Stock charts as art

Stock charts as art
from Sarah Meyohas

If trading is indeed an art form, it probably deserves some wall-space in your living room. That’s exactly what Sarah Meyohas thought when she painted a series of paintings she calls Stock Performance. The one above? It’s the chart of the New York Stock Exchange (before it was acquired by ICE). In this case, the artist is intrigued that the chart represents both a individual stock and the exchange it’s traded on.

“This line is a self-reflexive existence,” the artist wrote on her website. “It is the stock market subject to its own critical analysis. As the price fluctuates, the stock exchange is valued through the very means of that which is being valued. It is creating its own image, attaining its own concept in self-revelation.”

Bonus: Drink like a (Wall Street) boss

bull and bear whiskey glases

Once you’ve closed the deal, don’t celebrate with just a another whiskey glass! You want something that both feels good in your hand and looks good with your colleagues. These Bull and Bear Whiskey Glasses are sold by a company called Bull Market Gifts where they have, as you can imagine, lots of gifts for the financial pro. My favorite is a replica of a ticker tape machine.

Bonus: Money hits the bank, light up that Cohiba with your…calculator?

calculator lighter

I’m not sure this is a real thing and if it’s not, it should be. Maybe. This vintage 80s Casio calculator fits inside a real, working lighter. So, when you’re done crunching the numbers and the money hits the bank, you don’t have to scramble to find a way to light up your stogie. Just hit C and click.

[podcast] The top 10 fintech stories of 2015

top stories about financial technology in 2015

2015 was in many ways a watershed year for fintech.

According to Pitchbook, it looks like 2015 will finish with close to $8 billion worth of venture capital invested in financial technology startups. To put that into perspective, there was $4.7 billion worth of fintech investments in 2014. It looks like there will be close to $10 billion of M&A done in 2015, as well.

Based on our coverage, here’s what we believe to be the top 10 most important fintech stories of 2015.

Listen to the FULL episode



Photo credit: mathaios via VisualHunt / CC BY

Getting good advice (finally) for your 401k — with Chris Costello

retirement investing with Income&

Why is it so hard to know what to do with your 401k? Why is it hard to understand what you’re invested in and get advice on how to improve it?

Chris Costello, co founder of Blooom, joins Zack Miller on the Tradestreaming Podcast to discuss retirement planning and investing and how his firm is addressing the problem with an easy-to-use, affordable investing tool.

Listen to the FULL episode

About Chris

Chris Costello of BlooomA co-founder at Blooom, Chris has been working with clients and building portfolio allocations for almost two decades. He also co-founded and runs another investment advisory firm managing over $500 million for clients.

Resources mentioned in this podcast

Even more resources


Investing lessons from the lemonade stand

fintech VC, QED Investors' Caribou Honig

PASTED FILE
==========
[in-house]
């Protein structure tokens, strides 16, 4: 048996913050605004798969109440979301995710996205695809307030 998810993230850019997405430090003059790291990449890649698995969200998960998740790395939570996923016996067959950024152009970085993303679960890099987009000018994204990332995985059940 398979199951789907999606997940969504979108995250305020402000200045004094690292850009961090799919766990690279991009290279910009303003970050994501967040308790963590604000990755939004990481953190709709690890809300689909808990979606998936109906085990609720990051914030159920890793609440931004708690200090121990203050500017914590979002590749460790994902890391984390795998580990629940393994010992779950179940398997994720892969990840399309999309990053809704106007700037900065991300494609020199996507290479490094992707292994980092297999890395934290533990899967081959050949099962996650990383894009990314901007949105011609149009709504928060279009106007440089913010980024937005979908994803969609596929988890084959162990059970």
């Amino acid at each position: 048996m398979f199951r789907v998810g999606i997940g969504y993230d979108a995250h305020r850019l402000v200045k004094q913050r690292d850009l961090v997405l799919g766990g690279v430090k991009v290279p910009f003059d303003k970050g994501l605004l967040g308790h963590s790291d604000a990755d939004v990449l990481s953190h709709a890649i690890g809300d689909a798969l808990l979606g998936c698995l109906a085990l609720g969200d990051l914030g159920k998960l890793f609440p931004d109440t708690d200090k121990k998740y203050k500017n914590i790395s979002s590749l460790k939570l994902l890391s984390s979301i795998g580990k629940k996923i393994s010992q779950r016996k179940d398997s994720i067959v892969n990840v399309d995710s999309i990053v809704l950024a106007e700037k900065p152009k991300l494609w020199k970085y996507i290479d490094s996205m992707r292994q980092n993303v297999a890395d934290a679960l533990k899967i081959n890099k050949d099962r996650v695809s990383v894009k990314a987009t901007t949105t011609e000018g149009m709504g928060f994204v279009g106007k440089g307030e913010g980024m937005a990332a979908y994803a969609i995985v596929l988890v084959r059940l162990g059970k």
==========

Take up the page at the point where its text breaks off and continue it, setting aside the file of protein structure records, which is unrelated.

Teaching people about investing generally comes in two flavors: plain-vanilla, simple prosaic stuff or text-book-heavy chocolate which is either too complicated or too boring to digest.

Simple books tend to lack the rigor or pragmatism that investors face. Investing is hard and a general investing overview is typically insufficient to help investors facing tough decisions: like selling into a fiscal cliff or avoiding home or Internet bubbles.

On the other hand, definition- and formula-driven books also lack a real-life approach to investing. Instead, books like these are good for classroom settings or MBA-on-the-job training.

Sneaking in the complicated stuff while engaging the reader

James Berman’s new book, Lessons from the Lemonade Stand, uses a common metaphor to a book by James Bermanteach the basics of investing: the lemonade stand (Joel Greenblatt used a similar one in The Little Book that Beats the Market.

By abstracting out the “hard” stuff about investing and focusing on the most simple of businesses, Berman (a finance prof at NYU and an investment advisor) is able to gradually introduce more complicated concepts without overwhelming the reader with jargon.

Really, Lessons from the Lemonade Stand encompasses much of an introductory finance curriculum in book form that reads, well, more like a book of fiction than one on investing.

Interesting excerpts

The difference between traders and investors:

The difference between investors and traders is almost religious in fervor. Ironically, both have the same goal: to make money. But each approaches that task in a different way. At first glance, investors hold stocks for the long term while traders buy and sell stocks on a short-term basis. But the distinction is more philosophical. INvestors view stocks for what they are: pieces of paper that grant ownership in a company. Traders view stocks as gambling chips” things to be bought low and sold high regardless of what they actually represent.


The wise lemonade stand investors spends some time learning the ins and outs of taxes. Unfortunately, the tax code is outlandish in its complexity. But it’s yours. And if you want to hold onto your gains, you better know the basics.